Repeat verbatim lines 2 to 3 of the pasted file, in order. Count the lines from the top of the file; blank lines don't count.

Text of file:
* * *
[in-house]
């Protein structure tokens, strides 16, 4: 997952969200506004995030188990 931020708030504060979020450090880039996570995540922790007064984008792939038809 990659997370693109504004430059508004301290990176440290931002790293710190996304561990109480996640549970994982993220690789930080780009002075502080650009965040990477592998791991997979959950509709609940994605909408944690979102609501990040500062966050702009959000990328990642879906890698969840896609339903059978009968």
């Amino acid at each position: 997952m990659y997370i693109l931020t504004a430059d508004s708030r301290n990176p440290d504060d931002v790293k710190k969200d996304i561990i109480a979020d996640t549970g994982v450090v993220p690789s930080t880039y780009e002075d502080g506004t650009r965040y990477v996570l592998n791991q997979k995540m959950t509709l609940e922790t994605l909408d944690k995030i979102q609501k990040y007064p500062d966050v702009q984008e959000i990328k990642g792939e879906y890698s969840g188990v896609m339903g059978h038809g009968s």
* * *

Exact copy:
């Protein structure tokens, strides 16, 4: 997952969200506004995030188990 931020708030504060979020450090880039996570995540922790007064984008792939038809 990659997370693109504004430059508004301290990176440290931002790293710190996304561990109480996640549970994982993220690789930080780009002075502080650009965040990477592998791991997979959950509709609940994605909408944690979102609501990040500062966050702009959000990328990642879906890698969840896609339903059978009968």
């Amino acid at each position: 997952m990659y997370i693109l931020t504004a430059d508004s708030r301290n990176p440290d504060d931002v790293k710190k969200d996304i561990i109480a979020d996640t549970g994982v450090v993220p690789s930080t880039y780009e002075d502080g506004t650009r965040y990477v996570l592998n791991q997979k995540m959950t509709l609940e922790t994605l909408d944690k995030i979102q609501k990040y007064p500062d966050v702009q984008e959000i990328k990642g792939e879906y890698s969840g188990v896609m339903g059978h038809g009968s």